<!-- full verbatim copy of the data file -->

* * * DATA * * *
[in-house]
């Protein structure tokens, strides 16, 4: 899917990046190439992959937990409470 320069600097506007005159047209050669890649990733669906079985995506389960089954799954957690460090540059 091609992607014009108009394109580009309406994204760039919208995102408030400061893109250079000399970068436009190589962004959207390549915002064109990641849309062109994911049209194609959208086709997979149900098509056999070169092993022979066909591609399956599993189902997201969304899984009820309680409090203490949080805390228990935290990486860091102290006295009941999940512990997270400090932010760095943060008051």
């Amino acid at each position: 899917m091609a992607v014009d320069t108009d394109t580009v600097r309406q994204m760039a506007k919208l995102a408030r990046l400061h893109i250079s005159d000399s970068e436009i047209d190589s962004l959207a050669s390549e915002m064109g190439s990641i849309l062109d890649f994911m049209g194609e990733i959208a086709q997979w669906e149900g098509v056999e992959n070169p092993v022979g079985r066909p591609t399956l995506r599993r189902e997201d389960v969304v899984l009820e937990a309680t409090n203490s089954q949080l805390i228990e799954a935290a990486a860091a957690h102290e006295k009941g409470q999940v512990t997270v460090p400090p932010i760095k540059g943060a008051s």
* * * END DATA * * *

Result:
[in-house]
């Protein structure tokens, strides 16, 4: 899917990046190439992959937990409470 320069600097506007005159047209050669890649990733669906079985995506389960089954799954957690460090540059 091609992607014009108009394109580009309406994204760039919208995102408030400061893109250079000399970068436009190589962004959207390549915002064109990641849309062109994911049209194609959208086709997979149900098509056999070169092993022979066909591609399956599993189902997201969304899984009820309680409090203490949080805390228990935290990486860091102290006295009941999940512990997270400090932010760095943060008051």
């Amino acid at each position: 899917m091609a992607v014009d320069t108009d394109t580009v600097r309406q994204m760039a506007k919208l995102a408030r990046l400061h893109i250079s005159d000399s970068e436009i047209d190589s962004l959207a050669s390549e915002m064109g190439s990641i849309l062109d890649f994911m049209g194609e990733i959208a086709q997979w669906e149900g098509v056999e992959n070169p092993v022979g079985r066909p591609t399956l995506r599993r189902e997201d389960v969304v899984l009820e937990a309680t409090n203490s089954q949080l805390i228990e799954a935290a990486a860091a957690h102290e006295k009941g409470q999940v512990t997270v460090p400090p932010i760095k540059g943060a008051s």